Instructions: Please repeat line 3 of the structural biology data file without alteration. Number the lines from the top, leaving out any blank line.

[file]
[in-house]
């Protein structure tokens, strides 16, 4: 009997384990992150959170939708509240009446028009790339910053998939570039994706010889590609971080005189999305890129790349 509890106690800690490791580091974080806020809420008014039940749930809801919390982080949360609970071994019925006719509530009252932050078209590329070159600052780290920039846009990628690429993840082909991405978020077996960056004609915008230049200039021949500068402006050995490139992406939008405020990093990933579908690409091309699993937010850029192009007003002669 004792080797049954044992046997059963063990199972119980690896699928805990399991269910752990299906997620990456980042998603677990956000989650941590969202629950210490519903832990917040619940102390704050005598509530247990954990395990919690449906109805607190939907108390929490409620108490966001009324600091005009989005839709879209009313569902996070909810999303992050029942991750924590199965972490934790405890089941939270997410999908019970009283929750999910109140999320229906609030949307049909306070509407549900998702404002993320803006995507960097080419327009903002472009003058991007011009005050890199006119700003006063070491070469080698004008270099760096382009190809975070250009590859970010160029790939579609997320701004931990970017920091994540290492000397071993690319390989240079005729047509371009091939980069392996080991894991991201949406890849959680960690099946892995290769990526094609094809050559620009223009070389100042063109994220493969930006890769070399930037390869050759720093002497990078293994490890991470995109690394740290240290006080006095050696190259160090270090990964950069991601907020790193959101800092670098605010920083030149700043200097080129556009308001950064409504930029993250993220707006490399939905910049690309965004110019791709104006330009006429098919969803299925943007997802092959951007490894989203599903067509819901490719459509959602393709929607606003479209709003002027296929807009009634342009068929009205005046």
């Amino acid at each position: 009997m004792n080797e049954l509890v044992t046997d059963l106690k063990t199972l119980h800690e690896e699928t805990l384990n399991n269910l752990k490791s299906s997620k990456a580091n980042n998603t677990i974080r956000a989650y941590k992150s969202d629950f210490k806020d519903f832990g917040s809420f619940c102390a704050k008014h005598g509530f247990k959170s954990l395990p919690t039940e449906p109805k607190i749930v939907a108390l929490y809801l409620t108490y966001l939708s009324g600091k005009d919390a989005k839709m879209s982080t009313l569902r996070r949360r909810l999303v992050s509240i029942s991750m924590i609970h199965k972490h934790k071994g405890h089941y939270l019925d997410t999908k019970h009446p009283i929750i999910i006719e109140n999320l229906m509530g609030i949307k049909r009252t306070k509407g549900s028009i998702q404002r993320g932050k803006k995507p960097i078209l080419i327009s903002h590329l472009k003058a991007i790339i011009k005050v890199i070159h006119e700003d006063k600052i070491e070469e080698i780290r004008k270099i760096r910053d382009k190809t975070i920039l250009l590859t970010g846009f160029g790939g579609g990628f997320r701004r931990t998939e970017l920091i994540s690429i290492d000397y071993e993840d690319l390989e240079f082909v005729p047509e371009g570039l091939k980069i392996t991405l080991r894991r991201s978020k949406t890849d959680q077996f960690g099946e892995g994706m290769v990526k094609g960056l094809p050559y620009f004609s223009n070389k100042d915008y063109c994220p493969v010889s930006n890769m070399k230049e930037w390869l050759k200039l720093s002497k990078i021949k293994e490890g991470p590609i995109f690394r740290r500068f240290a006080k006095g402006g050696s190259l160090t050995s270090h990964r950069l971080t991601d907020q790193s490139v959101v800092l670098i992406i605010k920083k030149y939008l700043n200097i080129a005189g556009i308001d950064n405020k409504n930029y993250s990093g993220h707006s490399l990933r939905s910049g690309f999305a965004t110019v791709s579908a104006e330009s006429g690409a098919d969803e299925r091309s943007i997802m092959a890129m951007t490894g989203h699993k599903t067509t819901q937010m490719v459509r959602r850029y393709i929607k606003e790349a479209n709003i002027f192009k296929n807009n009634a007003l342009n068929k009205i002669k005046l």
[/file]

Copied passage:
């Amino acid at each position: 009997m004792n080797e049954l509890v044992t046997d059963l106690k063990t199972l119980h800690e690896e699928t805990l384990n399991n269910l752990k490791s299906s997620k990456a580091n980042n998603t677990i974080r956000a989650y941590k992150s969202d629950f210490k806020d519903f832990g917040s809420f619940c102390a704050k008014h005598g509530f247990k959170s954990l395990p919690t039940e449906p109805k607190i749930v939907a108390l929490y809801l409620t108490y966001l939708s009324g600091k005009d919390a989005k839709m879209s982080t009313l569902r996070r949360r909810l999303v992050s509240i029942s991750m924590i609970h199965k972490h934790k071994g405890h089941y939270l019925d997410t999908k019970h009446p009283i929750i999910i006719e109140n999320l229906m509530g609030i949307k049909r009252t306070k509407g549900s028009i998702q404002r993320g932050k803006k995507p960097i078209l080419i327009s903002h590329l472009k003058a991007i790339i011009k005050v890199i070159h006119e700003d006063k600052i070491e070469e080698i780290r004008k270099i760096r910053d382009k190809t975070i920039l250009l590859t970010g846009f160029g790939g579609g990628f997320r701004r931990t998939e970017l920091i994540s690429i290492d000397y071993e993840d690319l390989e240079f082909v005729p047509e371009g570039l091939k980069i392996t991405l080991r894991r991201s978020k949406t890849d959680q077996f960690g099946e892995g994706m290769v990526k094609g960056l094809p050559y620009f004609s223009n070389k100042d915008y063109c994220p493969v010889s930006n890769m070399k230049e930037w390869l050759k200039l720093s002497k990078i021949k293994e490890g991470p590609i995109f690394r740290r500068f240290a006080k006095g402006g050696s190259l160090t050995s270090h990964r950069l971080t991601d907020q790193s490139v959101v800092l670098i992406i605010k920083k030149y939008l700043n200097i080129a005189g556009i308001d950064n405020k409504n930029y993250s990093g993220h707006s490399l990933r939905s910049g690309f999305a965004t110019v791709s579908a104006e330009s006429g690409a098919d969803e299925r091309s943007i997802m092959a890129m951007t490894g989203h699993k599903t067509t819901q937010m490719v459509r959602r850029y393709i929607k606003e790349a479209n709003i002027f192009k296929n807009n009634a007003l342009n068929k009205i002669k005046l």